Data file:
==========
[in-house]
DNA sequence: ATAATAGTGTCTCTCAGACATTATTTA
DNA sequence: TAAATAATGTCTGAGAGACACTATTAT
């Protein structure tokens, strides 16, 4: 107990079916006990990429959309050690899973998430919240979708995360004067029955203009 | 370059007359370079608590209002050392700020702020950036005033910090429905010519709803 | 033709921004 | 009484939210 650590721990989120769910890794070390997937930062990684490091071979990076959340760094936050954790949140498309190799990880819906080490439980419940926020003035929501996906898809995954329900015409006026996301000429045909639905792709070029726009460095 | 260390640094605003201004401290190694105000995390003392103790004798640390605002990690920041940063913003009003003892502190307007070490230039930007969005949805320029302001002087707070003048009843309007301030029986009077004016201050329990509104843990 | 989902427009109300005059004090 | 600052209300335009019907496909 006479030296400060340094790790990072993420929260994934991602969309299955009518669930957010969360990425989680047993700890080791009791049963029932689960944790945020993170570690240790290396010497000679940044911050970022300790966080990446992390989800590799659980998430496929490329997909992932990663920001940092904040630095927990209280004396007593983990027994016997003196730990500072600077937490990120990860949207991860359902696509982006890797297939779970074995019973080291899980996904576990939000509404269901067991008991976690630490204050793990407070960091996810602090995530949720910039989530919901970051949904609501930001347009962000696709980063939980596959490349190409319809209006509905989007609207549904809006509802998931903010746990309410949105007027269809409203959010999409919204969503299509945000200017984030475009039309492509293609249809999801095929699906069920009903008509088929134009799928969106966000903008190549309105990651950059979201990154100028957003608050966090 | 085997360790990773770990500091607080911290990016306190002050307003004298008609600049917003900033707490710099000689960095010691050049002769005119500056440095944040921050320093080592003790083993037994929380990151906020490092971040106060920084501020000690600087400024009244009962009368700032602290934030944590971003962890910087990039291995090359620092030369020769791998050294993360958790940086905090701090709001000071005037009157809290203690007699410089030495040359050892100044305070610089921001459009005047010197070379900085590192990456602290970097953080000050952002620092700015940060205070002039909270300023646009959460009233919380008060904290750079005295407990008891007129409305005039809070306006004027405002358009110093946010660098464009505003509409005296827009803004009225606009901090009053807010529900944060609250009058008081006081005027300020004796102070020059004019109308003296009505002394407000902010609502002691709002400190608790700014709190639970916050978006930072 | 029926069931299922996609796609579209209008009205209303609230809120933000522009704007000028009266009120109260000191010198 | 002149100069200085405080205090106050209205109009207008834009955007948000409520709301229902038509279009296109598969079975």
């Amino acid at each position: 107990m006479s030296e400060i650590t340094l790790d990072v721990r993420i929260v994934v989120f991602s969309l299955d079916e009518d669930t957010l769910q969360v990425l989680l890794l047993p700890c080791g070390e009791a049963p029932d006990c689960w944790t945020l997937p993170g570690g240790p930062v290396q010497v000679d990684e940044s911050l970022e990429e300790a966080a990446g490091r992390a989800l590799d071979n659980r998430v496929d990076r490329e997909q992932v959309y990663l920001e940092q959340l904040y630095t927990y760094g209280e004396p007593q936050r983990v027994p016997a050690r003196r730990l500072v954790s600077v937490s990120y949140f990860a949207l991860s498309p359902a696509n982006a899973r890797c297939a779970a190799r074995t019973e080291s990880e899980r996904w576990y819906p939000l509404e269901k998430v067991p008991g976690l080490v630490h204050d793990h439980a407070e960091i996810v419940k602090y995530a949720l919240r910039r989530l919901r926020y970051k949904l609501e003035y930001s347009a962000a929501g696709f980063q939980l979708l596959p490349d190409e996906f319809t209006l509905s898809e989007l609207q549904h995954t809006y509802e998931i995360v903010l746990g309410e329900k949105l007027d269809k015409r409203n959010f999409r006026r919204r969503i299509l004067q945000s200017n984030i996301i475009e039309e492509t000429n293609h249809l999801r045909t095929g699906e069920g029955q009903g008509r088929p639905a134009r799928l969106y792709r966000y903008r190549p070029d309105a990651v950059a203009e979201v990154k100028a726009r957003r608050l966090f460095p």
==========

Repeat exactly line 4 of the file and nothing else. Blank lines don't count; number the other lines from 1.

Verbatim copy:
């Protein structure tokens, strides 16, 4: 107990079916006990990429959309050690899973998430919240979708995360004067029955203009 | 370059007359370079608590209002050392700020702020950036005033910090429905010519709803 | 033709921004 | 009484939210 650590721990989120769910890794070390997937930062990684490091071979990076959340760094936050954790949140498309190799990880819906080490439980419940926020003035929501996906898809995954329900015409006026996301000429045909639905792709070029726009460095 | 260390640094605003201004401290190694105000995390003392103790004798640390605002990690920041940063913003009003003892502190307007070490230039930007969005949805320029302001002087707070003048009843309007301030029986009077004016201050329990509104843990 | 989902427009109300005059004090 | 600052209300335009019907496909 006479030296400060340094790790990072993420929260994934991602969309299955009518669930957010969360990425989680047993700890080791009791049963029932689960944790945020993170570690240790290396010497000679940044911050970022300790966080990446992390989800590799659980998430496929490329997909992932990663920001940092904040630095927990209280004396007593983990027994016997003196730990500072600077937490990120990860949207991860359902696509982006890797297939779970074995019973080291899980996904576990939000509404269901067991008991976690630490204050793990407070960091996810602090995530949720910039989530919901970051949904609501930001347009962000696709980063939980596959490349190409319809209006509905989007609207549904809006509802998931903010746990309410949105007027269809409203959010999409919204969503299509945000200017984030475009039309492509293609249809999801095929699906069920009903008509088929134009799928969106966000903008190549309105990651950059979201990154100028957003608050966090 | 085997360790990773770990500091607080911290990016306190002050307003004298008609600049917003900033707490710099000689960095010691050049002769005119500056440095944040921050320093080592003790083993037994929380990151906020490092971040106060920084501020000690600087400024009244009962009368700032602290934030944590971003962890910087990039291995090359620092030369020769791998050294993360958790940086905090701090709001000071005037009157809290203690007699410089030495040359050892100044305070610089921001459009005047010197070379900085590192990456602290970097953080000050952002620092700015940060205070002039909270300023646009959460009233919380008060904290750079005295407990008891007129409305005039809070306006004027405002358009110093946010660098464009505003509409005296827009803004009225606009901090009053807010529900944060609250009058008081006081005027300020004796102070020059004019109308003296009505002394407000902010609502002691709002400190608790700014709190639970916050978006930072 | 029926069931299922996609796609579209209008009205209303609230809120933000522009704007000028009266009120109260000191010198 | 002149100069200085405080205090106050209205109009207008834009955007948000409520709301229902038509279009296109598969079975």